Containing around 3,700 dialect words from both Cornish and English,, this glossary was published in 1882 by Frederick W. P. Jago (1817–92) in an effort to describe and preserve the dialect as it too declined and it is an invaluable record of a disappearing dialect and way of life.
This book is a manual for speakers of American English learning Spanish as a second language (L2). The goal of the book is to assist students in their pronunciation of Spanish and its dialects. The author recommends the book, written in Spanish, for advanced classes on Spanish phonetics and phonology, particularly for those classes that occur in trimesters or quarters. The emphasis is on providing practical knowledge presented in a structuralist framework. There are nine chapters, each of which ends with questions and pronunciation and transcription exercises.
Chapter 1 is a brief introduction in which the author defines the field of linguistics and its subfields. In order to define linguistics, the author focuses equally on what linguistics is and what it is not. The author then lists and defines linguistic subfields. The chapter ends with questions that ask for definitions and explanations of key terms.
Chapter 2 defines the concept of language and reviews the history of language. The book takes on a generative perspective, in which language is a system of signs with which humans are born (11). The author describes the characteristics of human speech, differentiating it from non-human communication. The remainder of the chapter offers a brief account of the history of human language before ending with questions pertaining to key terms, and topics for discussion.
Chapter 3 provides a history of modern linguistics. The chapter follows three main phases of modern linguistics: the historical-genetic phase of the 19th century, the descriptive phase of the beginning of the 20th century, and the universalist approach taken in the last half of the 20th century. The chapter then describes the parts of the brain involved in language processing before concluding with questions and topics for discussion.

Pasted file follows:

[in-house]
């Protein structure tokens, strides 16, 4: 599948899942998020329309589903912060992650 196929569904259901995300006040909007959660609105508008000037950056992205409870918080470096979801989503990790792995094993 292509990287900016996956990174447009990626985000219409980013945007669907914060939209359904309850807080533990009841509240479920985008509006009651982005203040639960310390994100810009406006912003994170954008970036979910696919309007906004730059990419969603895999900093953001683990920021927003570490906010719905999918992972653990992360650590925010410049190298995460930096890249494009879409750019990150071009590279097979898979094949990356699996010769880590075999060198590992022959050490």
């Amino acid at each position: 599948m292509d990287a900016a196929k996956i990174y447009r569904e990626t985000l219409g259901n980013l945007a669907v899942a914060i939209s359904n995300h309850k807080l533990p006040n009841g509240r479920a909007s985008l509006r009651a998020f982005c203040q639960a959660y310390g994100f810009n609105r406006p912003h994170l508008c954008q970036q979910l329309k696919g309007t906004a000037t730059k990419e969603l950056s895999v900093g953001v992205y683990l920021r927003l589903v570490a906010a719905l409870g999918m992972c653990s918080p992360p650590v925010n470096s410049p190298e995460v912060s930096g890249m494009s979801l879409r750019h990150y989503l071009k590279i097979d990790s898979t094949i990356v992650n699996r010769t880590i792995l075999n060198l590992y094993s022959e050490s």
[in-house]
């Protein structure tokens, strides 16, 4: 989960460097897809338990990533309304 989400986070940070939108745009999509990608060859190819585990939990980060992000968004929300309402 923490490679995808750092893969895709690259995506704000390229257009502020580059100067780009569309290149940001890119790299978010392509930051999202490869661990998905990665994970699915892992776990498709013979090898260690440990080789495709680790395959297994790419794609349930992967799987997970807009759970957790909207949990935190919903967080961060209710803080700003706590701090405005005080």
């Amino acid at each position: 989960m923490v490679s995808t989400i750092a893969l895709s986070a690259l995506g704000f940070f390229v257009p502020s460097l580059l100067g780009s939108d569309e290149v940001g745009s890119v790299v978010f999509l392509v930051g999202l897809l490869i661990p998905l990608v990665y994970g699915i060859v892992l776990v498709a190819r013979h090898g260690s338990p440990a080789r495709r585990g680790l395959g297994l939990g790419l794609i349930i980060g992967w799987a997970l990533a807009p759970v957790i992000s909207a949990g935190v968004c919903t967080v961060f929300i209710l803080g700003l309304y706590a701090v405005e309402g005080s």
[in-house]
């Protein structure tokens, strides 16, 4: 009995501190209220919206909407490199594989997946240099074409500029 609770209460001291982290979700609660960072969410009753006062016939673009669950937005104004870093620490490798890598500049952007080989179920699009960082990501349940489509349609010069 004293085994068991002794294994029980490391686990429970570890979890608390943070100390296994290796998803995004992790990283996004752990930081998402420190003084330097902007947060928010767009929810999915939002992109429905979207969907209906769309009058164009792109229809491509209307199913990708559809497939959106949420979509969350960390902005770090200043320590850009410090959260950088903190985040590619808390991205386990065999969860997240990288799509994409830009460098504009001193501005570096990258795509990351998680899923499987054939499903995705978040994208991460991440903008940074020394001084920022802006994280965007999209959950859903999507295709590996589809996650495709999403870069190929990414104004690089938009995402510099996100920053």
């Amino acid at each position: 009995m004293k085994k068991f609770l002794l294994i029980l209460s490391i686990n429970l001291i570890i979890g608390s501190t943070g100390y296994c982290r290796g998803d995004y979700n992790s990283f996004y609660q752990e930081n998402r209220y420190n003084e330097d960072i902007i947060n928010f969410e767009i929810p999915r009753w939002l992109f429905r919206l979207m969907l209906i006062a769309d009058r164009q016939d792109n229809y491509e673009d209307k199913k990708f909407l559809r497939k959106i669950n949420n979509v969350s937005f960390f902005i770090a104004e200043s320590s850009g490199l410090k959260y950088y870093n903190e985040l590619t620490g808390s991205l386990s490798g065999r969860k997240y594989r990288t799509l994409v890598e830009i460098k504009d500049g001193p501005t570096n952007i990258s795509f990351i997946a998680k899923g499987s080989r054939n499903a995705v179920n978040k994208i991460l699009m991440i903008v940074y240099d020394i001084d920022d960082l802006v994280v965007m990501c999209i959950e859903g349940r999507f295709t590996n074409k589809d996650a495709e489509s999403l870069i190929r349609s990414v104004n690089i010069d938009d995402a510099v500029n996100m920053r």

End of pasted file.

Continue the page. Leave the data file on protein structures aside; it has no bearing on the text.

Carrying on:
Chapter 4 focuses on the relationship between orthography and pronunciation. The author begins by discussing grapheme-phoneme correspondence, which is relatively direct in Spanish. Syllabification and accentuation are discussed in order to explain the placement of orthographic accents. Diphthongs and hiatus are defined in the context of glide pronunciation and assigning orthographic accent marks. A discussion of rhythm and intonation follows. At the end of the chapter, there are syllabification, accentuation, and pronunciation exercises. Following the exercises, there is a list of comparisons dealing with the relationship between orthography and pronunciation in Spanish and English.
Chapter 5 covers Spanish phonology. The chapter begins by defining the term ‘phoneme’ and the linguistic subfield of ‘phonology.’ The author lists the phonemes of Spanish, describes minimal pairs, and gives examples from Spanish. She defines complementary and defective distribution of the different realizations of phonemes and then defines the concepts of phoneme neutralization and the archiphoneme. The chapter ends with questions and phonemic and orthographic transcription exercises. There is also a list of comparisons between English and Spanish phonology. For example, Spanish has a higher degree of grapheme-phoneme correspondence than English. The author also points to the fact that English affricates are phonemes, while in Spanish, the same sounds are allophones of the phoneme /y/.